At this point, we each select a card and further divide according to suit. L and I are separated and I follow the the story-line for clubs. I hear someone moan about this, saying that they had chosen to come and do this with their friends and didn’t appreciate having to go on their own for a while. Whereas I think it heightens the suspense and excitement somehow. It is only for a short while (about five rooms) and is critical in advancing the story (which becomes apparent later).

Our small group (with club cards) is subjected to the loud, mad queen and the untalented cook at loggerheads in the kitchen; then watch two over-sized babies (Tweedledum and Tweedledee?) doing circus-like gymnastics – harnessed from the roof – in a nursery, before meeting the Knave of Hearts in the pantry. He  talks us through the provisions on the well stacked shelves, from mock turtle soup to a variety of jams (there’s something of David Walliams in his comedy) and confides in us about his jam addiction. All of a sudden, he’s stuffed a jam tart in his mouth and is freaking out that the queen will find out and there’ll be trouble. The only option is for us *all* to eat up the rest of the tarts between us, and hide the evidence that they ever existed! And so we do.

Continuing our journey through a space elaborately decorated with frilly, brightly coloured umbrellas suspended from above, we head up some stairs into a big circular bedouin tent where we sit on cushions and meet the Hookah-Smoking-Caterpillar (more beautiful puppetry) before being subjected to revolutionary rantings in a bunker where each member of our clandestine group is given a badge of a raven and collectively we make a nonsensical pact.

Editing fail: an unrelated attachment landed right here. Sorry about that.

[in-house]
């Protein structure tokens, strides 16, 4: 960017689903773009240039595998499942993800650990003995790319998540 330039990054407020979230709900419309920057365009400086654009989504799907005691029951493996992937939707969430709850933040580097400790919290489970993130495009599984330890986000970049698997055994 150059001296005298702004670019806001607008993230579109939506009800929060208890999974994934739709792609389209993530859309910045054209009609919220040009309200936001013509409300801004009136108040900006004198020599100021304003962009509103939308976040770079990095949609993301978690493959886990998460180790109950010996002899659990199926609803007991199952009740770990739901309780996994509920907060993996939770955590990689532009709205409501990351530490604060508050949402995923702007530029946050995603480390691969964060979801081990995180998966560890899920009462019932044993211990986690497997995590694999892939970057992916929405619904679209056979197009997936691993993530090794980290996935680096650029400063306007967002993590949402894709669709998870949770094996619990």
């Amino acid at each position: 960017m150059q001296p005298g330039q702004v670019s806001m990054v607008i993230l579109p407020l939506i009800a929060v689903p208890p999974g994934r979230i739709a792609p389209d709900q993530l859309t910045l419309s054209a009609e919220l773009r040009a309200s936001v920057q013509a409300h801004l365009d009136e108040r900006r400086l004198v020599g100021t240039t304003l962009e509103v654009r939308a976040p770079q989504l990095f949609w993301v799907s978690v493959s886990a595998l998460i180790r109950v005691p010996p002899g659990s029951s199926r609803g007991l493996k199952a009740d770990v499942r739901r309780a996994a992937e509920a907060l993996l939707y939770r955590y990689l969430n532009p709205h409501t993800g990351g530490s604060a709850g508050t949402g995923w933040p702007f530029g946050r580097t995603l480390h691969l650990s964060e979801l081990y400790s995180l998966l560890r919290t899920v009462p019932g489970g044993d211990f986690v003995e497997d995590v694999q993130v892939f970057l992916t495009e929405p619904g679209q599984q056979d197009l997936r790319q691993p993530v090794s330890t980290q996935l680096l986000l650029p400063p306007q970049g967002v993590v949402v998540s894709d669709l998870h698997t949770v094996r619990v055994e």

IMG_1947_Raven Group Badge
Raven badges for our clandestine, revolutionary group …of Clubs
From here, we meet up with the rest of our audience/group again in a vast banqueting hall, where a long wooden table is set out for the Mad Hatter’s tea party. Water jets spray sporadically along the table top, an old character is contorted into a tiny tin bath tub amid the crockery and every few minutes, we – the tea party goers – move one space along the table on improvised seats (beer barrels and props). Just when you think it can’t get any more insane, this is Bedlam.

For our final experience – equally mad – we are led into the courtroom, where those of us with club cards are questioned about eating the queen’s tarts. Of course, we deny it and are found NOT GUILTY.

The whole experience of Alice’s Adventures Underground lasts about 90 minutes (with performances starting at 15 or 30 minute intervals every day from April to August 2015). It’s a daring, innovative and thoroughly entertaining experience but was slightly too long for me – I was totally saturated with bonkersness after an hour. That said, it’s well worth seeing.

There’s also a family version (Adventures in Wonderland) that’s suitable for kids, which – I suspect – is shorter, and may be all the better for it.

Entertainment in Wonderland
Want to know more?
~ BBC News clip: Report about Alice Underground
~ Website: Alice Underground
~ My photos on flickr: limited photos
~ Related blogposts: British culture + arts